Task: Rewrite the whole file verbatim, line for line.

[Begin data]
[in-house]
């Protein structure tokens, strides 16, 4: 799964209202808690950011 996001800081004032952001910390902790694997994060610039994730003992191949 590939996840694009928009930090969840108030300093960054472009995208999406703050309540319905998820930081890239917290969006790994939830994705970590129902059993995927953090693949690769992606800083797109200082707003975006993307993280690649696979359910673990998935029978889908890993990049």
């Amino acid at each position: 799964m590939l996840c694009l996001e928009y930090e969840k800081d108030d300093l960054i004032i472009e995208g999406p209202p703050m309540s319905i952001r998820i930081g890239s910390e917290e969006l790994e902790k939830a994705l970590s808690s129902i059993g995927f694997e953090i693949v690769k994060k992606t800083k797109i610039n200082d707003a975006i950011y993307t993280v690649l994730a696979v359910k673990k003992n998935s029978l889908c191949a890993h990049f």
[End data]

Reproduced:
[in-house]
């Protein structure tokens, strides 16, 4: 799964209202808690950011 996001800081004032952001910390902790694997994060610039994730003992191949 590939996840694009928009930090969840108030300093960054472009995208999406703050309540319905998820930081890239917290969006790994939830994705970590129902059993995927953090693949690769992606800083797109200082707003975006993307993280690649696979359910673990998935029978889908890993990049």
């Amino acid at each position: 799964m590939l996840c694009l996001e928009y930090e969840k800081d108030d300093l960054i004032i472009e995208g999406p209202p703050m309540s319905i952001r998820i930081g890239s910390e917290e969006l790994e902790k939830a994705l970590s808690s129902i059993g995927f694997e953090i693949v690769k994060k992606t800083k797109i610039n200082d707003a975006i950011y993307t993280v690649l994730a696979v359910k673990k003992n998935s029978l889908c191949a890993h990049f």